Shūsaku Endō (遠藤 周作 Endō Shusaku, (March 27, 1923 - September 29, 1996) was a twentieth–century Japanese author who wrote about the relationship between East and West from the unique Christian perspective of a Japanese Catholic. Together with Junnosuke Yoshiyuki, Shotaro Yasuoka, Junzo Shono, Hiroyuki Agawa, Ayako Sono, and Shumon Miura, Endo is categorized as one of the Third Generation, the third major group of writers who appeared after World War II.
Endo’s greatest work, Silence, portrays the courage of Japanese Christians in the seventeenth century and graphically describes the torture and persecution they were made to endure. In Japan, where Christianity is the faith of but a small minority, Endo’s novels introduced Christianity to the general public.
Many of Endo’s protagonists are weak and had failed in some important aspect of their lives, and Endo often identified their suffering with the suffering and agonized heart of Jesus. He could portray the dilemma of Christian faith in a literary prose that brought readers to consider existential questions of life.
His books reflect many of his childhood experiences, including the stigma of being an outsider, the experience of being a foreigner, the life of a hospital patient, and his struggle with tuberculosis. However, his books mainly deal with the moral fabric of life. Most of his characters struggle with complex moral dilemmas, and their choices often produce mixed or tragic results. His work is often compared to that of Graham Greene, who personally labeled Endo one of the finest writers of the twentieth century. Endo received nearly every major literary prize in Japan, and was nominated several times for the Nobel Prize for literature.
Endo Shusaku was born March 27, 1923, in Tokyo, as the second son of Tsunehisa, a bank clerk and his wife Iku, a violinist. When Endo was three, his parents moved to Japanese-occupied Manchuria. When he was ten–years–old, his parents divorced and he moved back to Japan with his mother. An aunt convinced Endo and his mother to convert to Catholicism, and he was baptized at the age of 11. Endo was exempted from military duty during World War II because of poor health. He studied at Keio University and in 1949, he received a BA in French literature. He then went to France and studied Catholic fiction at the University of Lyons from 1950 to 1953. He published his first novel “Shiroihito” (White Man) in 1955, earning Endo the Akutagawa Prize for promising young writers. The same year, he married Okada Junko, with whom he had a son in 1956.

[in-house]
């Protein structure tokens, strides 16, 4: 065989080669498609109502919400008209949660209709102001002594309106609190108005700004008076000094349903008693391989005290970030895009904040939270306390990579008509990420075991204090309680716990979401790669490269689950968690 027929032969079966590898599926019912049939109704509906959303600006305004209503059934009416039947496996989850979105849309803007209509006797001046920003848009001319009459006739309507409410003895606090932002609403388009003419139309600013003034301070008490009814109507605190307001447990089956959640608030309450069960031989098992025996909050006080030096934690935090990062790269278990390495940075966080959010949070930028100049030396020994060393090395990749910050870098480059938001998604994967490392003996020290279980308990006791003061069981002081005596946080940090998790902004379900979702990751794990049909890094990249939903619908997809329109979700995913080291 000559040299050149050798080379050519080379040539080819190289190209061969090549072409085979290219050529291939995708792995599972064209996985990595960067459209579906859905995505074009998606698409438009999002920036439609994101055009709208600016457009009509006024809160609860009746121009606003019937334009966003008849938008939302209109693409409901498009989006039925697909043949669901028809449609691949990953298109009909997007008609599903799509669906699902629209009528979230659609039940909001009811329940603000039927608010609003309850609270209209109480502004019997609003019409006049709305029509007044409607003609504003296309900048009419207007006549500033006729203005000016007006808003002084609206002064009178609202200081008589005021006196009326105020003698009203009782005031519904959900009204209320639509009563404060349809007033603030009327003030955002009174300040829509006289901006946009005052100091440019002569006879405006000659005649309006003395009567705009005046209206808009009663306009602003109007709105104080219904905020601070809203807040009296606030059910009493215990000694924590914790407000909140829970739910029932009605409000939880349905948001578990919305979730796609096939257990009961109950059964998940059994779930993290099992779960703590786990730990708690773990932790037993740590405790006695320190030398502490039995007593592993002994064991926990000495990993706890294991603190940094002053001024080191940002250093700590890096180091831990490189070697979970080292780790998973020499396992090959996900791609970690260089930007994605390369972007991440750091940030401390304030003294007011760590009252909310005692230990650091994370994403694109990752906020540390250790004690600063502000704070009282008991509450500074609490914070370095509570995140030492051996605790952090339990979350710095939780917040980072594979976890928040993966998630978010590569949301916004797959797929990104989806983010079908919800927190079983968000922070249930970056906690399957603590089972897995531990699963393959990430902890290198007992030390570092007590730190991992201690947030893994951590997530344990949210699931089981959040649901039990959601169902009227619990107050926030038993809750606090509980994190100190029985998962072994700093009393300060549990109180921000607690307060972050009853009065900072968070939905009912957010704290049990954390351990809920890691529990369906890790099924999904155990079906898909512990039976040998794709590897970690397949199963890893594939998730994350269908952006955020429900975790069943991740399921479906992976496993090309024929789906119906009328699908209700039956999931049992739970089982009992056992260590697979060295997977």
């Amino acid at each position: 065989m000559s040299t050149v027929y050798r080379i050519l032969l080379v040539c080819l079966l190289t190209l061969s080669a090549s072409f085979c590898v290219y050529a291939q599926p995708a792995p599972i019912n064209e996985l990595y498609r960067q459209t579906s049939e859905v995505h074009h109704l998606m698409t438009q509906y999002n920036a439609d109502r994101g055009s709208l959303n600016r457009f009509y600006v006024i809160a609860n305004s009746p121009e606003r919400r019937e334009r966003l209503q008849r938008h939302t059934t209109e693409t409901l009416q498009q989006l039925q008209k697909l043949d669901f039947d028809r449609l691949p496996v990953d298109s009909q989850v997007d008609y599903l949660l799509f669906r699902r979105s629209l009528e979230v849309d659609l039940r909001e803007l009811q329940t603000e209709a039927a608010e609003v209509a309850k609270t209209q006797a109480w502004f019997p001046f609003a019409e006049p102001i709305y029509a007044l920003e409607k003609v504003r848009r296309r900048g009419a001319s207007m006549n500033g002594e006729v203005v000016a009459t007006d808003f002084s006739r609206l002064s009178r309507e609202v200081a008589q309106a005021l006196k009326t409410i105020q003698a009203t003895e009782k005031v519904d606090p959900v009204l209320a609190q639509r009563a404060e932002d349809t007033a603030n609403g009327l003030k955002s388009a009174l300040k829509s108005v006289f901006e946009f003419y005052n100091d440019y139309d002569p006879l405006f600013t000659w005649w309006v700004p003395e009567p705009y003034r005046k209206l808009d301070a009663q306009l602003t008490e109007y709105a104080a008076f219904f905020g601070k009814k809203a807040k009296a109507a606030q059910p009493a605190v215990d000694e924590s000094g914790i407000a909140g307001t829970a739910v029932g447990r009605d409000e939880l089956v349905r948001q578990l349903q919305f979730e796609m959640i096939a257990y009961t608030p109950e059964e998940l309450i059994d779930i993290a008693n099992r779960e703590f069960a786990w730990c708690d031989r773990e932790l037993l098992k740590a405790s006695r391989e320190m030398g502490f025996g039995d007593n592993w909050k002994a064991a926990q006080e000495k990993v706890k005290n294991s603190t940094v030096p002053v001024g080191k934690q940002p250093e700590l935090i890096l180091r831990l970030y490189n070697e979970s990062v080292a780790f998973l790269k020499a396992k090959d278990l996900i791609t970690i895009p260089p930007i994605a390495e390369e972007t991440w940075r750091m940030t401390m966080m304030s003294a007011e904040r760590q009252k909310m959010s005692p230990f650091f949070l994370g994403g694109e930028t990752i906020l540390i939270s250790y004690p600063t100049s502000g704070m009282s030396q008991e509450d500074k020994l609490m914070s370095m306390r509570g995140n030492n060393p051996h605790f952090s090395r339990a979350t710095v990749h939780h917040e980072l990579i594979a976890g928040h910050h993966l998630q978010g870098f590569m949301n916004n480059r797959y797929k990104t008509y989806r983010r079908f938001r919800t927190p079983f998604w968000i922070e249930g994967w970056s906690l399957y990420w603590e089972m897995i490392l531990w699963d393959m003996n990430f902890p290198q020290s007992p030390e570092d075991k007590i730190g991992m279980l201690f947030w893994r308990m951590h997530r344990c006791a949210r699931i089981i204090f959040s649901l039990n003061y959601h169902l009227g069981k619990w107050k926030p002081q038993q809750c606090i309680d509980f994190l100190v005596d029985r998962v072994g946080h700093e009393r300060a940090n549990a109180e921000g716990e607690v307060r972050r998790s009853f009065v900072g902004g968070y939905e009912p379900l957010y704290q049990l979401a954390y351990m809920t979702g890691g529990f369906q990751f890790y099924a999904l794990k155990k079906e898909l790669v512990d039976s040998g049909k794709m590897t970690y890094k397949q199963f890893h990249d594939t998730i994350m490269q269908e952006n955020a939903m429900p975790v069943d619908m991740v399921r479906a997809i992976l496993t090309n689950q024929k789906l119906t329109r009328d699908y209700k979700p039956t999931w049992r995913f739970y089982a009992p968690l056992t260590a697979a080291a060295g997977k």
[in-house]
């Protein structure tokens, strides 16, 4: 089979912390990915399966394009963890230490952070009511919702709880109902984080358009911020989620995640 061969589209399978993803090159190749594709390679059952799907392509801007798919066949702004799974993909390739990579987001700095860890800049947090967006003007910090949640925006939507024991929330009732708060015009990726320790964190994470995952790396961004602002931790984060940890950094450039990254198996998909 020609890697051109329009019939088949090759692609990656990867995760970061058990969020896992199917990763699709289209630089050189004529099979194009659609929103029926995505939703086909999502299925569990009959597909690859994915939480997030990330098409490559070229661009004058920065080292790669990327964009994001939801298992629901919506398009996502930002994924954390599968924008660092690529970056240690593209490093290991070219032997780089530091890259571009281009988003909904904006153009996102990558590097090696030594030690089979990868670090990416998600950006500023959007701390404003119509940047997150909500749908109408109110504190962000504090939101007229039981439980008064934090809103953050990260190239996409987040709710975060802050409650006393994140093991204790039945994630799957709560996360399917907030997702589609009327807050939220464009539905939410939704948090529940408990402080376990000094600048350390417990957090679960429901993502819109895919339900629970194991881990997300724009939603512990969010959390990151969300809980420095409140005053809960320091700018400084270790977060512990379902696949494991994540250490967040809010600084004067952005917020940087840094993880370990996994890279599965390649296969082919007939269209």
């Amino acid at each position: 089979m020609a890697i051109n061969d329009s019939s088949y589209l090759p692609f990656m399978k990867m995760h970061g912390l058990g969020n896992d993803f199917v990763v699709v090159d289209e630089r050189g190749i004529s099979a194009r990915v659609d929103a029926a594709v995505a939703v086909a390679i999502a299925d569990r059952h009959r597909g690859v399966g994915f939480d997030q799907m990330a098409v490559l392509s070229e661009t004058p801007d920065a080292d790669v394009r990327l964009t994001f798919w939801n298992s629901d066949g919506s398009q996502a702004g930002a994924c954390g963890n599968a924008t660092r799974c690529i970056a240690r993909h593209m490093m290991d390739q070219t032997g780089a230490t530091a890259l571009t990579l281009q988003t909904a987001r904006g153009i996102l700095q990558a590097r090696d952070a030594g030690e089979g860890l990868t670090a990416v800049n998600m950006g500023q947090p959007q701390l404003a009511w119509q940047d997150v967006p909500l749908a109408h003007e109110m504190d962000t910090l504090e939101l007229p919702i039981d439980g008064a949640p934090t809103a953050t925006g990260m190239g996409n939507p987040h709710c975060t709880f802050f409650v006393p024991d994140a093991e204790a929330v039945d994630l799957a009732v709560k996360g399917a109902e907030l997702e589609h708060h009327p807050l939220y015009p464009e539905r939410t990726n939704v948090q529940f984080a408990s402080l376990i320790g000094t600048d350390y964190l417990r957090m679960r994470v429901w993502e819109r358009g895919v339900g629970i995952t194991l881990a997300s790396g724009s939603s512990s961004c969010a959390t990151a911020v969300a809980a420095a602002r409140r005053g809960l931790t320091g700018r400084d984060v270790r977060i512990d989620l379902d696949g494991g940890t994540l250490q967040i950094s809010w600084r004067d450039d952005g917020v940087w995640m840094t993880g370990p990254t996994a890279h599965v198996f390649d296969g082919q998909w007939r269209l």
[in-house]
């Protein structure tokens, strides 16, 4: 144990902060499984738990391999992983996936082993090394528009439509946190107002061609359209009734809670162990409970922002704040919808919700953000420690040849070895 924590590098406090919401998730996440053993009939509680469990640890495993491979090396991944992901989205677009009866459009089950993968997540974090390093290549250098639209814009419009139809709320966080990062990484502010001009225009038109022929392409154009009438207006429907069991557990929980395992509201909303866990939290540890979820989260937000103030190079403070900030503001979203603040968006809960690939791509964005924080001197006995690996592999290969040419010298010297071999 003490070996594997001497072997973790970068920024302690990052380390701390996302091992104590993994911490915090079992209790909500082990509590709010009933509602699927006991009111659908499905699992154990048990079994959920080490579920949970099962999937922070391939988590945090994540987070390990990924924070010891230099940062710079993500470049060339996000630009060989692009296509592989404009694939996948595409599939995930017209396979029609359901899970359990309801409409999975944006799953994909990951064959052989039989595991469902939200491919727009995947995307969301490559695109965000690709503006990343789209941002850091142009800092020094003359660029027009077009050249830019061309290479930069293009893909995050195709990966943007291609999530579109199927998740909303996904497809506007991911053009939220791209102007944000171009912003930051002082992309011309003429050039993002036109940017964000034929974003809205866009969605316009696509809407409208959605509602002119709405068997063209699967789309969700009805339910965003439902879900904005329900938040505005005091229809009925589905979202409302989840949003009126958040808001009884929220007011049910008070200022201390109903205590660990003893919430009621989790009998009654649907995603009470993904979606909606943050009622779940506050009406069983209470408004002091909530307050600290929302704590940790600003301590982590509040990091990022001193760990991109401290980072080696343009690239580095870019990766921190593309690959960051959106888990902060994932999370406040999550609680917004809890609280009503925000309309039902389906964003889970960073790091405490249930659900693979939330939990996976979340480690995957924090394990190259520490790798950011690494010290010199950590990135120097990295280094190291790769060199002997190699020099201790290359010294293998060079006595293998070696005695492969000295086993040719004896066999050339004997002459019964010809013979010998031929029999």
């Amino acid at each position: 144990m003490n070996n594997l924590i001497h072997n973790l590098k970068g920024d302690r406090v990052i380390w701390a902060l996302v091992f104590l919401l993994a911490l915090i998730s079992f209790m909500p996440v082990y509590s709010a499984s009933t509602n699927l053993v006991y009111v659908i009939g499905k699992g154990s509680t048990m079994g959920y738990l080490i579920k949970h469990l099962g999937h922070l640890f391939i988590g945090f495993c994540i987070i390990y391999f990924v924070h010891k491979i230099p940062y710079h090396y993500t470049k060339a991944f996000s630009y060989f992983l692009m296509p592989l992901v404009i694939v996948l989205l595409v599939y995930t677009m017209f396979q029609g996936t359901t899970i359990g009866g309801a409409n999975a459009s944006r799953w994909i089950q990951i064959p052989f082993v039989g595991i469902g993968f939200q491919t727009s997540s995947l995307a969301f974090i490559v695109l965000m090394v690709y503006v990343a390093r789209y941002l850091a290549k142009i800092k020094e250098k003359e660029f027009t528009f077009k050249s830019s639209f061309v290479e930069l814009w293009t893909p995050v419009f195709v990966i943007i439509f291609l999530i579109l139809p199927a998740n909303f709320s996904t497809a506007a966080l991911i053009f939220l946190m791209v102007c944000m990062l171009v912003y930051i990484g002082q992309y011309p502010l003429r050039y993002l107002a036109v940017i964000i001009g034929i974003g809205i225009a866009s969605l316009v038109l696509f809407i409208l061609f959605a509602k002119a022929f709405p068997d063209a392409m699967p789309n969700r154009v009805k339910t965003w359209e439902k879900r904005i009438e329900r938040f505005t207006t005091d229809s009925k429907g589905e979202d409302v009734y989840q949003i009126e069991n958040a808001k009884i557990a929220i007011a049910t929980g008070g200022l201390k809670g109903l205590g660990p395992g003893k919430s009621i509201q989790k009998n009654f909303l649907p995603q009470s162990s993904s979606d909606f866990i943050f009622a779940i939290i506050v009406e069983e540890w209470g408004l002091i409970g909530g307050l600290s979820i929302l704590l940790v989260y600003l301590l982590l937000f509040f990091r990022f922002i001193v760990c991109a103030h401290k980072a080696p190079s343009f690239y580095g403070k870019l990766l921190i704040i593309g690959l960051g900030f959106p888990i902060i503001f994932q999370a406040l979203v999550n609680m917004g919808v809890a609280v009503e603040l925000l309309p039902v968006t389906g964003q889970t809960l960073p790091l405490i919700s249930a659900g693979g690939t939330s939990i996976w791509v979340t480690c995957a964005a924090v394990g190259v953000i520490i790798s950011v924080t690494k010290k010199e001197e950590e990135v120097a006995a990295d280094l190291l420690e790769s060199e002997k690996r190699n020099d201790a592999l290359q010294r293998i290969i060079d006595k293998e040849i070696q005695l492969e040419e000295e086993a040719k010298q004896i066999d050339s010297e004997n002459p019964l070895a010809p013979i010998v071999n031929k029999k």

In 1958, Endo published “The Sea and Poison,” which won the Shinchosha Literature Prize and Mainichi Shuppan Literature Prize. In 1959, Endo contracted tuberculosis and was hospitalized for two-and-a-half years, during which he underwent three surgeries and lost one of his lungs. Following this illness, Endo’s fiction became more sympathetic towards characters suffering from both spiritual and physical weaknesses, and critics noted that his concept of Christ became more merciful and compassionate.
In 1963, he and his family moved to Machida city, about 30 kilometers southwest from the center of Tokyo. In 1966, his major work, the novel ”Chimmoku” (“Silence”) was published, and received the Tanizaki Junichiro Prize. This fictionalized account of Portuguese priests who traveled to Japan, and the subsequent slaughter of their Japanese converts, is one of Endo’s most powerful novels. In 1967, he traveled to Lisbon, Paris and Rome at the invitation of the Ambassador of Portugal to Japan. In 1969, he visited Israel and America, and in 1971 he received a medal from the Vatican.
In 1977, he became a member of a selection committee for the Akutagawa Prize (the most prestigious literary award in Japan). In 1979 his novel “The Birth Of Christ” won the Yomiuri Literature Prize. In 1980, “Samurai,” a fascinating account of a samurai’s journey on behalf of his shogun to open trade with Mexico, Spain, and Rome, won the Noma Bungei Prize. “Samurai” and “Silence” are considered Endo’s best writing, showing the complexities of the interactions between cultures in a well-told narrative.
From 1985 to 1989 Endo was the tenth president of Japanese P.E.N., and received an honorary doctorate from Santa Clara University. In 1991, he received an honorary doctorate from Fu Jen Catholic University in Taiwan.
In 1995, he was received the Order of Culture from the Japanese government. The same year, he was hospitalized with a brain hemorrhage, and passed away on September 29, 1996.